Maybe the CIA wasn’t lying then, and Nancy Pelosi isn’t now. This has been my own theory of the case in this contretemps. But I’ve never been in one of these top-secret briefings. Former Congressman Martin Frost has, and gives us a little flavor of how they work:
I was not in the room when Pelosi was briefed. However, as Democratic Caucus chairman, I did preside (along with Republican Conference Chairman J.C. Watts) over a joint meeting of the Democratic Caucus and the Republican Conference shortly after the Sept. 11, 2001, attacks, during which the CIA briefed us in a closed session.
The deputy director of the CIA gave a long, rambling account of the events leading up to the Sept. 11 attacks. At the completion of his remarks, I exercised the prerogative of the chair and asked the first question.
I can recall almost the exact words that I used 7½ years ago. I asked, “Mr. Director, I listened very carefully to what you said. Do I understand correctly that the CIA tracked three of the terrorists [who conducted the Sept. 11 attacks] into the United States and turned them over to the FBI, and then the FBI lost track of them?” His reply to my direct question was a simple, “Yes.”
This information was subsequently made public, so I am not now disclosing something that isn’t in the public domain.
My point is that the CIA (and other government agencies and departments) sometimes talk in “official speak,” which is not entirely clear to members of Congress participating in a briefing. Unless members of Congress are listening very closely, and unless they ask follow-up questions, they don’t always get a clear picture of what’s going on. If asked a specific, direct question, government officials will give a specific, direct answer, as the deputy director did to my question that day.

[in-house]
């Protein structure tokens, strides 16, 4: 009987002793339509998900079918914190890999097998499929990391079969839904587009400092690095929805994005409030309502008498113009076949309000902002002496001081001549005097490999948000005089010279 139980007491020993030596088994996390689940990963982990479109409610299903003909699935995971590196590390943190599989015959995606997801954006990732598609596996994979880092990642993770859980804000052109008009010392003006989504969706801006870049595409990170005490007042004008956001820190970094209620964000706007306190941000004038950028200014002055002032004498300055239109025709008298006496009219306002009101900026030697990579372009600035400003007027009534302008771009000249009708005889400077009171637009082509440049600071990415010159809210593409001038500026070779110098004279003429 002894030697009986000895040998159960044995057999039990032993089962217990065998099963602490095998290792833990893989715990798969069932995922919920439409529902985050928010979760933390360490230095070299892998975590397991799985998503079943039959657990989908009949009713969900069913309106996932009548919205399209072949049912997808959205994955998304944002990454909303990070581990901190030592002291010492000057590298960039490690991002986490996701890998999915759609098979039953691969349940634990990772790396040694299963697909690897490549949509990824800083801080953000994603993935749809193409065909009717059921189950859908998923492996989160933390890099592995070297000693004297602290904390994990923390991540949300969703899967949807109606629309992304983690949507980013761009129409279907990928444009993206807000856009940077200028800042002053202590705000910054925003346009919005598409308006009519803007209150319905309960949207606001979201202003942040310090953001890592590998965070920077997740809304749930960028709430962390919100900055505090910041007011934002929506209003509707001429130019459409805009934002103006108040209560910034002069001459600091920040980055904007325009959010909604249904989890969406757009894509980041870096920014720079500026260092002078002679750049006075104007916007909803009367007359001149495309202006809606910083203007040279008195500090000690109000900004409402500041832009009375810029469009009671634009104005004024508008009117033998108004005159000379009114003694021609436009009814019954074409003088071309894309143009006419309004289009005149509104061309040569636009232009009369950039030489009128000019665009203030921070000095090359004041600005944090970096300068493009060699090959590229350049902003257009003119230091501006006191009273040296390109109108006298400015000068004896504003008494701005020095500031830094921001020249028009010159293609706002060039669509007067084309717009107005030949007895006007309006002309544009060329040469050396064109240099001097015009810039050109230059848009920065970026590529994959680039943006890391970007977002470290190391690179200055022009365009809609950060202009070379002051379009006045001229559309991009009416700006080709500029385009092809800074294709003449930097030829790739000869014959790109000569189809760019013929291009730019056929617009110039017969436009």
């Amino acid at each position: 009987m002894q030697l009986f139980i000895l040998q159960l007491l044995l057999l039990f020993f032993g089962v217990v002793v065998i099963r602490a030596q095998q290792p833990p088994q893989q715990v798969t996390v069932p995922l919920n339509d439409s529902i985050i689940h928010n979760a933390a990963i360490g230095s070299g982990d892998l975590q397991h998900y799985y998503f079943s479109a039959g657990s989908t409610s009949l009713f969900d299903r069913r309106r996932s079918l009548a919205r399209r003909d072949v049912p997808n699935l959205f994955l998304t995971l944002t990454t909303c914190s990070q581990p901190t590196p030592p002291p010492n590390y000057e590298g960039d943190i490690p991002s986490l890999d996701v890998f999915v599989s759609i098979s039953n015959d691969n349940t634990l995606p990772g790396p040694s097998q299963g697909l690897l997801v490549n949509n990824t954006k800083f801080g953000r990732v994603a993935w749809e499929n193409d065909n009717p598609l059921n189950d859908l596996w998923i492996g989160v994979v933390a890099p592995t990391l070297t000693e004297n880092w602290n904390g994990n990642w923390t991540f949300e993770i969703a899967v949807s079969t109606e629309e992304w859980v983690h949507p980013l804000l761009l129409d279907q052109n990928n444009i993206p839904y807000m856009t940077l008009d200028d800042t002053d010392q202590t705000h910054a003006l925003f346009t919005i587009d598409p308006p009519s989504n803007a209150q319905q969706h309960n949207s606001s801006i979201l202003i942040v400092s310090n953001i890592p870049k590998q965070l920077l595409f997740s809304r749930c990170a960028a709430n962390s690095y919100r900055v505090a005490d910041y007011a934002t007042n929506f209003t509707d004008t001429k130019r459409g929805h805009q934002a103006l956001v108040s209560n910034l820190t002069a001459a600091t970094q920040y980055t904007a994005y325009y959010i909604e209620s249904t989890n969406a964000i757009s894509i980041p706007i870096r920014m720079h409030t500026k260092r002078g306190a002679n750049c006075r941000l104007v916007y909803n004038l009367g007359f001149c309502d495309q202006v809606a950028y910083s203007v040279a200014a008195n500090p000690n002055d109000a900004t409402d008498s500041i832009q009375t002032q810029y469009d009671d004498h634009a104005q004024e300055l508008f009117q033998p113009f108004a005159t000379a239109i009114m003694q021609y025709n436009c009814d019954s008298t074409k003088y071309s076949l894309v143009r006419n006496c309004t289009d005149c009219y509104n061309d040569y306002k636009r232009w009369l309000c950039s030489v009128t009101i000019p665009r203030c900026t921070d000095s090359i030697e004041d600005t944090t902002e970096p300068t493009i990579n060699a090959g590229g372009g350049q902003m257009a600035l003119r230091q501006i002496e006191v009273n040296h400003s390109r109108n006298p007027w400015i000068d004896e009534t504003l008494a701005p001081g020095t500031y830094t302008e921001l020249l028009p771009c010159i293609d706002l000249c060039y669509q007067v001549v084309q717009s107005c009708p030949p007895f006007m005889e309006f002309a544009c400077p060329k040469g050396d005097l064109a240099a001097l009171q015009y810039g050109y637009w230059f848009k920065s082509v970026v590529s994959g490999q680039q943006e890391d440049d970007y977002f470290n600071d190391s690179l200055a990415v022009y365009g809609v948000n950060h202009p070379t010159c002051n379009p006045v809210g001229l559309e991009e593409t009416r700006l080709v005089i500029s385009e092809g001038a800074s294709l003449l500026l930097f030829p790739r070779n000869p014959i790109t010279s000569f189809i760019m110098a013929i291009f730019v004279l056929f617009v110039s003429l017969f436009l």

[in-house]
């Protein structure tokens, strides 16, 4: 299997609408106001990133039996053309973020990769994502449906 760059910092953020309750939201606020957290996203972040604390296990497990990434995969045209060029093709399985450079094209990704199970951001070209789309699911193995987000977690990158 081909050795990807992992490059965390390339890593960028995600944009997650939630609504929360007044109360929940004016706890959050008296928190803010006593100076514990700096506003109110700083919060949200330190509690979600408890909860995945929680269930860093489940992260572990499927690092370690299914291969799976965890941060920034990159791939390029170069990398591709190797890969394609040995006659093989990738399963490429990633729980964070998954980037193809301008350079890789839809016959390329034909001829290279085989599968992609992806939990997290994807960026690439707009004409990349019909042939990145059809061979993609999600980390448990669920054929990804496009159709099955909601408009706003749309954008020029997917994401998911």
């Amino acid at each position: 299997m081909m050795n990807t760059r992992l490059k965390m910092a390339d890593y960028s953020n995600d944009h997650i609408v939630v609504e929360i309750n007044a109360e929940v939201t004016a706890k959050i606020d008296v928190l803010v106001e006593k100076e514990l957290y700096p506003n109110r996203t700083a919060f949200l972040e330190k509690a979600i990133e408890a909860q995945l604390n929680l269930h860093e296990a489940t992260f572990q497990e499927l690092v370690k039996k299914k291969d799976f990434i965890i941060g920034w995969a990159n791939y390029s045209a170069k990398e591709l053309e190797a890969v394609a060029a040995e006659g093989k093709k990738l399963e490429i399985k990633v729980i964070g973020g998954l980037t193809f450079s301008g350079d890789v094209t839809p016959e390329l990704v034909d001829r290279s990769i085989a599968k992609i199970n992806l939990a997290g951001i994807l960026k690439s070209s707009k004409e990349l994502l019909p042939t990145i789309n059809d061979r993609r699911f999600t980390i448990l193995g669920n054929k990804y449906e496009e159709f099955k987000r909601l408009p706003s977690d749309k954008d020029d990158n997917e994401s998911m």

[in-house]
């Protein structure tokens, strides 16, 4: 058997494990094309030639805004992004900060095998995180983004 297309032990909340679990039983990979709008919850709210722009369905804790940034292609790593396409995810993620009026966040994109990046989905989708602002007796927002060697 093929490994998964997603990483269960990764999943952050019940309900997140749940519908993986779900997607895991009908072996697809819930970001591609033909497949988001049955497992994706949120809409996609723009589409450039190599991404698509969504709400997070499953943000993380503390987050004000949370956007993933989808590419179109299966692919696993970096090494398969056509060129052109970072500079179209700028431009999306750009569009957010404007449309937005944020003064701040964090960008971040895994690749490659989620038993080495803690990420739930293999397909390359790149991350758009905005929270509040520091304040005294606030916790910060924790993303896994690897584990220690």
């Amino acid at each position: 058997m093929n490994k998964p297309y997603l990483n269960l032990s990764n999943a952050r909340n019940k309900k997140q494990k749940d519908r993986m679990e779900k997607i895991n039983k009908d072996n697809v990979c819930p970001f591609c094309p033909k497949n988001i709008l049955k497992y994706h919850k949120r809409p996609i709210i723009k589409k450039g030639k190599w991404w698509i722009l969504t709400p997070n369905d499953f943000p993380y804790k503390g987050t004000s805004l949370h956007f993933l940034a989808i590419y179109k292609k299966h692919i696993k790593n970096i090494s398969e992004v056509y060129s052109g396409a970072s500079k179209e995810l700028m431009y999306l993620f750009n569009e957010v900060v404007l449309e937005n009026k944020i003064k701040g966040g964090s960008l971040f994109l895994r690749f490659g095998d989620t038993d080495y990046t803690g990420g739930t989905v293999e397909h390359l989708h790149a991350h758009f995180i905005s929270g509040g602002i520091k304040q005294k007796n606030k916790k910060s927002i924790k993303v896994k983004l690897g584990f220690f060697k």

It is certainly possible that the folks at the CIA, on Sept. 4, 2002, thought they had given Pelosi a full picture of what was actually happening, and it is also possible that Pelosi did not wade through the bureaucratic language and ask a specific follow-up question.
Meanwhile, the Republicans keep hammering away at the idea that Pelosi is accusing the CIA of committing a crime. “Lying to congress is a crime. Purposely misleading congress is a crime,” John Boehner has told us over and over again.
But is it? Would the Justice Department really prosecute a CIA official in a circumstance like this? I’ve asked a few smart people, and they say … probably not. “It’s a long distance from a casual misstatements or misleading statements to a crime,” says attorney Stanley Brand, a veteran of these kinds of cases. “Intent is a very important element.” A former high-ranking Justice Department official, who spoke on the condition he not be named, said that while this kind of misstatement could be construed as a violation of 18 USC 1001, “prosecutions of this sort are very, very, very, very rare, and would require proof of ‘knowing’ and ‘willing’ falsehood.”
UPDATE: Meanwhile, Congressman Dave Obey informs the CIA that its record-keeping isn’t perfect.